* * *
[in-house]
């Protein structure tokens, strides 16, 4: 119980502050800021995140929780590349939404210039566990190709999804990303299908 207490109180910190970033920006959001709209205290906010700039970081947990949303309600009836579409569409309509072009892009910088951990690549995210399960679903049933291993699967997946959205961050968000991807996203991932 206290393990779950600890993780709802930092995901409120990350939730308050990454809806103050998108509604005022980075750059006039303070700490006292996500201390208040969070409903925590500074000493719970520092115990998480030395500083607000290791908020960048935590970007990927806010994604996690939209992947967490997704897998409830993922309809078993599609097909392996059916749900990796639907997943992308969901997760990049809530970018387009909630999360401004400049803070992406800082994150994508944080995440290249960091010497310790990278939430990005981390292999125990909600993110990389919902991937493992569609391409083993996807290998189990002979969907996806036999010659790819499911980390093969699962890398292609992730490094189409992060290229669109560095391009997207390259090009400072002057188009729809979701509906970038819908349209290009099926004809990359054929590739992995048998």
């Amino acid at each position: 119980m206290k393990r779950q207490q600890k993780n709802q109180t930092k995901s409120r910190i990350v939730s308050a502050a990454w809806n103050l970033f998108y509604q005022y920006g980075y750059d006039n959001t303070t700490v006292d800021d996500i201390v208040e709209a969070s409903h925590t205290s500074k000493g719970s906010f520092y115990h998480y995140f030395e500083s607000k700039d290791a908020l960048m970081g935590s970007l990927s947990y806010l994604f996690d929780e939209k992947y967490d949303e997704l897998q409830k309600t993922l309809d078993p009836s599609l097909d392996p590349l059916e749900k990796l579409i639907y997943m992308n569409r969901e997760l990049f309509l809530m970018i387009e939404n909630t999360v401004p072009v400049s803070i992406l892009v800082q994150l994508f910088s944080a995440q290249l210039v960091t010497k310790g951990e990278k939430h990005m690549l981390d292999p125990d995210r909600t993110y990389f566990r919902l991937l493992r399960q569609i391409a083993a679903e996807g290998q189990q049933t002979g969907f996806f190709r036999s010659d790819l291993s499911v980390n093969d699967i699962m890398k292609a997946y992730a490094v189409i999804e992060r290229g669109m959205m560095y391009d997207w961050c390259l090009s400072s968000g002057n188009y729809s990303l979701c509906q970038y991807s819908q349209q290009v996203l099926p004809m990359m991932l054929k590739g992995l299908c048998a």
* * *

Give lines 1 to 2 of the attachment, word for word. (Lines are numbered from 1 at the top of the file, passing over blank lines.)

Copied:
[in-house]
């Protein structure tokens, strides 16, 4: 119980502050800021995140929780590349939404210039566990190709999804990303299908 207490109180910190970033920006959001709209205290906010700039970081947990949303309600009836579409569409309509072009892009910088951990690549995210399960679903049933291993699967997946959205961050968000991807996203991932 206290393990779950600890993780709802930092995901409120990350939730308050990454809806103050998108509604005022980075750059006039303070700490006292996500201390208040969070409903925590500074000493719970520092115990998480030395500083607000290791908020960048935590970007990927806010994604996690939209992947967490997704897998409830993922309809078993599609097909392996059916749900990796639907997943992308969901997760990049809530970018387009909630999360401004400049803070992406800082994150994508944080995440290249960091010497310790990278939430990005981390292999125990909600993110990389919902991937493992569609391409083993996807290998189990002979969907996806036999010659790819499911980390093969699962890398292609992730490094189409992060290229669109560095391009997207390259090009400072002057188009729809979701509906970038819908349209290009099926004809990359054929590739992995048998």